What is Big Data?

Big data refers to things one can do at a large scale that cannot be done at a smaller scale. Big data analysis typically uses all available information and billions of data points to identify correlations which reveal new insights about human behaviour which are simply not available when using smaller data sets.

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Big data has emerged with the widespread digitisation of information which has made it easier to store and process the increasing volume of information available to us.

Big data is also dependent on the emergence of new data processing tools such as Hadoop which are not based on the rigid hierarchies of the ‘analogue’ age, in which data was typically collected with specific purposes in mind. The rise of big data is likely to continue given that society is increasingly engaged in a process of ‘datification’ – there is an ongoing process of companies collecting data about all things under the sun.

Big data is also fundamentally related to the rise of large information technology companies, most obviously Google, Facebook and Amazon, who collect huge volumes of data and see that data as having an economic value.

A good example of ‘big data analysis’ is Google’s use of its search data to predict the spread of the H1N1 flue virus in 2009, based on the billions of  search queries which it receives every day. They took 50 million of the most search terms and compared them with CDC (Centre for Disease Control) data, and found 45 search terms which were correlated with the official figures on the spread of flu.

As a result, Google was able to tell how the H1N1 virus was spreading in real time in 2009 without relying on the reporting-lag which came with CDC data, which is based on people visiting doctors to report flu, a method which can only tell us about the spread of flu some days after it has already spread.

A second useful example is Oren Etzioni’s ‘Farecast company’ – which evolved to use 200 billion flight-price records to predict when the best time for consumers would be to buy plane tickets. The technology he evolved to crunch the data today forms the basis of sites such as Expedia.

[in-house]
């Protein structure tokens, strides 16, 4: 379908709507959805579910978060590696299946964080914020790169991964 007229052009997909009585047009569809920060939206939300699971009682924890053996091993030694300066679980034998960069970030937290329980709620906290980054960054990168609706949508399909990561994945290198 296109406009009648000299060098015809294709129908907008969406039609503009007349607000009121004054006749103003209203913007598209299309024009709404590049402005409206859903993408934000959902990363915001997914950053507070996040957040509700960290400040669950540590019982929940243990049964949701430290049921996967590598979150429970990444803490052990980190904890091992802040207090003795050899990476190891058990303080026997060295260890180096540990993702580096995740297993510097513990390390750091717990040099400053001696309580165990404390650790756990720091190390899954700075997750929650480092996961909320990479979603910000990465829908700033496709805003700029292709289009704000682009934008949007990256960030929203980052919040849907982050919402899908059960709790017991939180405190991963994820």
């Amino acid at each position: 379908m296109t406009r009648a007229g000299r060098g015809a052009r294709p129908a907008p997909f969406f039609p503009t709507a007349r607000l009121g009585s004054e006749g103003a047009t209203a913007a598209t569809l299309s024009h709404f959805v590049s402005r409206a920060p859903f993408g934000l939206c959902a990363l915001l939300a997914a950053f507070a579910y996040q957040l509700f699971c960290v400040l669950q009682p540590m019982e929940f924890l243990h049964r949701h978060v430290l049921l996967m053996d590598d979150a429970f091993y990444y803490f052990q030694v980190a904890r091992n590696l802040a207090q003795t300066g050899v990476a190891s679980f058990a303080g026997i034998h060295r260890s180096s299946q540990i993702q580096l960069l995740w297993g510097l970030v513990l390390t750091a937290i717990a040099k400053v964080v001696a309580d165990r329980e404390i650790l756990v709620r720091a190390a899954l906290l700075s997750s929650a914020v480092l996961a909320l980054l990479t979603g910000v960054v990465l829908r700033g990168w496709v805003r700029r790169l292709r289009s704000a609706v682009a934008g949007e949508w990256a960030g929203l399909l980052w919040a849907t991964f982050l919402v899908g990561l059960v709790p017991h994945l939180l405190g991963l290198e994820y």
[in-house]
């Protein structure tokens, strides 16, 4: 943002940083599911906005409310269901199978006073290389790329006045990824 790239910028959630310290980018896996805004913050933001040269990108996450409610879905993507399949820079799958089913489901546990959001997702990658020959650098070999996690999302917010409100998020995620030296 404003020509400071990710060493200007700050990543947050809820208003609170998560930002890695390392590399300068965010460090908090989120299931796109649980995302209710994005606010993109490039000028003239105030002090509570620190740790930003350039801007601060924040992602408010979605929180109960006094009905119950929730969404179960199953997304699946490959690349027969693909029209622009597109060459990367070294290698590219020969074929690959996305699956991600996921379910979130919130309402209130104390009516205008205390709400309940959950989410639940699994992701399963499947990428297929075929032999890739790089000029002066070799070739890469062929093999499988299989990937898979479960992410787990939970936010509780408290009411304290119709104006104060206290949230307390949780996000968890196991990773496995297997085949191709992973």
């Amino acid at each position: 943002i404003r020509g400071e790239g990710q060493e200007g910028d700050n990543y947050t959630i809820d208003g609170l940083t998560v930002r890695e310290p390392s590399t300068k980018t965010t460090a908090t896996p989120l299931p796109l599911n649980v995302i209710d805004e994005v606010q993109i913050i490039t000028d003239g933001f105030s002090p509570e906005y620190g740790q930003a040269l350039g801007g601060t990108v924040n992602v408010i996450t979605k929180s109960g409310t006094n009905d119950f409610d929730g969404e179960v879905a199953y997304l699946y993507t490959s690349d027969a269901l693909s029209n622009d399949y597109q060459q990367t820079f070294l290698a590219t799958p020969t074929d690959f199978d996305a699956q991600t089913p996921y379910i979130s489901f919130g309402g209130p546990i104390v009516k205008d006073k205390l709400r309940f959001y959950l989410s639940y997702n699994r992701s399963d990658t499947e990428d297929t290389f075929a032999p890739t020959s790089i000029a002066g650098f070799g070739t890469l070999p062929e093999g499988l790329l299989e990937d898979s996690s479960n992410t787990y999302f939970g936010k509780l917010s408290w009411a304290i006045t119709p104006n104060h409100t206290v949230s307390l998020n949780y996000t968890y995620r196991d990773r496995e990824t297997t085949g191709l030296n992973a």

There are three shifts in information analysis that occur with Big Data

  1. Big data analysts seek to use all available data rather than relying on sampling. This is especially useful for gaining insights into niche subcategories.
  2. Big data analysts give up on exactitude at the micro level to gain insight at the macro level – they look for the general direction rather than measuring exactly down to the single penny or inch.
  3. Big data analysis looks for correlations, not causation – it can tell us that something is happening rather than why it is happening.

Cukier uses two analogies to emphasise the differences of working with big data compared to the ‘sampled data’ approach of the analogue age.

Firstly, he likens it the shift from painting as a form of representation to movies – the later is fundamentally different to a still painting.

Secondly, he likens it to the fact that at the subatomic level materials act differently to how they do at the atomic level – a whole new system of laws seem to work at the micro level.

Big Data – don’t forget to be sceptical! 

This post is only intended to provide a simple, starting point definition of big data, and the above summary  is taken from a best selling book on big data (source below) – this book is very pro-big data – extremely biased, overwhelmingly in favour of it – if you buy it and read it, keep this in mind! Big data also has its critics, but more of that later.


Based on chapter 1 of ‘Mayer-Schonberger and Cuker (2017) Big Data: The Essential Guide to Work, Life and Learning in the Age of Insight’.


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